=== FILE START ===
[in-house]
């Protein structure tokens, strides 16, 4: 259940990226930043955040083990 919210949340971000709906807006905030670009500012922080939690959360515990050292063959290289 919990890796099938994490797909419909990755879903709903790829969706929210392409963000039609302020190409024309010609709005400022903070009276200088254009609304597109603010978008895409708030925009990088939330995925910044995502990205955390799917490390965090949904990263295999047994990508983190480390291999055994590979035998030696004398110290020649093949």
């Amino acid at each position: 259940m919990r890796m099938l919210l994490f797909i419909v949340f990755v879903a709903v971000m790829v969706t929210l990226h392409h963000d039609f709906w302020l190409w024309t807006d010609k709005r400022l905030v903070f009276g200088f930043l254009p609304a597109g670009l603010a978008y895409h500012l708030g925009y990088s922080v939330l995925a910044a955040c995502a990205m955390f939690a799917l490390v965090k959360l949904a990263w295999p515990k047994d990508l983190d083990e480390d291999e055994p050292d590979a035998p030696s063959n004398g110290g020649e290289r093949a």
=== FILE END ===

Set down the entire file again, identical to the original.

[in-house]
């Protein structure tokens, strides 16, 4: 259940990226930043955040083990 919210949340971000709906807006905030670009500012922080939690959360515990050292063959290289 919990890796099938994490797909419909990755879903709903790829969706929210392409963000039609302020190409024309010609709005400022903070009276200088254009609304597109603010978008895409708030925009990088939330995925910044995502990205955390799917490390965090949904990263295999047994990508983190480390291999055994590979035998030696004398110290020649093949």
């Amino acid at each position: 259940m919990r890796m099938l919210l994490f797909i419909v949340f990755v879903a709903v971000m790829v969706t929210l990226h392409h963000d039609f709906w302020l190409w024309t807006d010609k709005r400022l905030v903070f009276g200088f930043l254009p609304a597109g670009l603010a978008y895409h500012l708030g925009y990088s922080v939330l995925a910044a955040c995502a990205m955390f939690a799917l490390v965090k959360l949904a990263w295999p515990k047994d990508l983190d083990e480390d291999e055994p050292d590979a035998p030696s063959n004398g110290g020649e290289r093949a």